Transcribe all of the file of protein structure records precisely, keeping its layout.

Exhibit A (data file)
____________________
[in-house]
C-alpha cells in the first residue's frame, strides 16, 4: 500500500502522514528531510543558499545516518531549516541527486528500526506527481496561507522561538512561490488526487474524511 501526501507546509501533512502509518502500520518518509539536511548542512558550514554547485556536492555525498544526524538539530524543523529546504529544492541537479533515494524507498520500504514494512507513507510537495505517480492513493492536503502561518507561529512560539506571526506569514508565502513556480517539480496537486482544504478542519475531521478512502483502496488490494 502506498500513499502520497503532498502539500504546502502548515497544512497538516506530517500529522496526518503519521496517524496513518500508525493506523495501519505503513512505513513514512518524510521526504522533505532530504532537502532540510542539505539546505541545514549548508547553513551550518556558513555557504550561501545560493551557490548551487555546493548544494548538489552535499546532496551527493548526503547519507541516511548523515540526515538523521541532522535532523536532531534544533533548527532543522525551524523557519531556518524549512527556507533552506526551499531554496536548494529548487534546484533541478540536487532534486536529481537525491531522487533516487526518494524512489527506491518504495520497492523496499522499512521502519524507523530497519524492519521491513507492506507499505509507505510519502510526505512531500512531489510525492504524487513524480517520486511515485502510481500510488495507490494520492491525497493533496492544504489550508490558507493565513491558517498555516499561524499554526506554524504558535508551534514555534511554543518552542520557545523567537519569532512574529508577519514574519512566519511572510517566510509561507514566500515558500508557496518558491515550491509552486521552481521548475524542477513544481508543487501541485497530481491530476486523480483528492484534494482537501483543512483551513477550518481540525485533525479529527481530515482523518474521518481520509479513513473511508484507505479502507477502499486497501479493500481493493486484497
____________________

[in-house]
C-alpha cells in the first residue's frame, strides 16, 4: 500500500502522514528531510543558499545516518531549516541527486528500526506527481496561507522561538512561490488526487474524511 501526501507546509501533512502509518502500520518518509539536511548542512558550514554547485556536492555525498544526524538539530524543523529546504529544492541537479533515494524507498520500504514494512507513507510537495505517480492513493492536503502561518507561529512560539506571526506569514508565502513556480517539480496537486482544504478542519475531521478512502483502496488490494 502506498500513499502520497503532498502539500504546502502548515497544512497538516506530517500529522496526518503519521496517524496513518500508525493506523495501519505503513512505513513514512518524510521526504522533505532530504532537502532540510542539505539546505541545514549548508547553513551550518556558513555557504550561501545560493551557490548551487555546493548544494548538489552535499546532496551527493548526503547519507541516511548523515540526515538523521541532522535532523536532531534544533533548527532543522525551524523557519531556518524549512527556507533552506526551499531554496536548494529548487534546484533541478540536487532534486536529481537525491531522487533516487526518494524512489527506491518504495520497492523496499522499512521502519524507523530497519524492519521491513507492506507499505509507505510519502510526505512531500512531489510525492504524487513524480517520486511515485502510481500510488495507490494520492491525497493533496492544504489550508490558507493565513491558517498555516499561524499554526506554524504558535508551534514555534511554543518552542520557545523567537519569532512574529508577519514574519512566519511572510517566510509561507514566500515558500508557496518558491515550491509552486521552481521548475524542477513544481508543487501541485497530481491530476486523480483528492484534494482537501483543512483551513477550518481540525485533525479529527481530515482523518474521518481520509479513513473511508484507505479502507477502499486497501479493500481493493486484497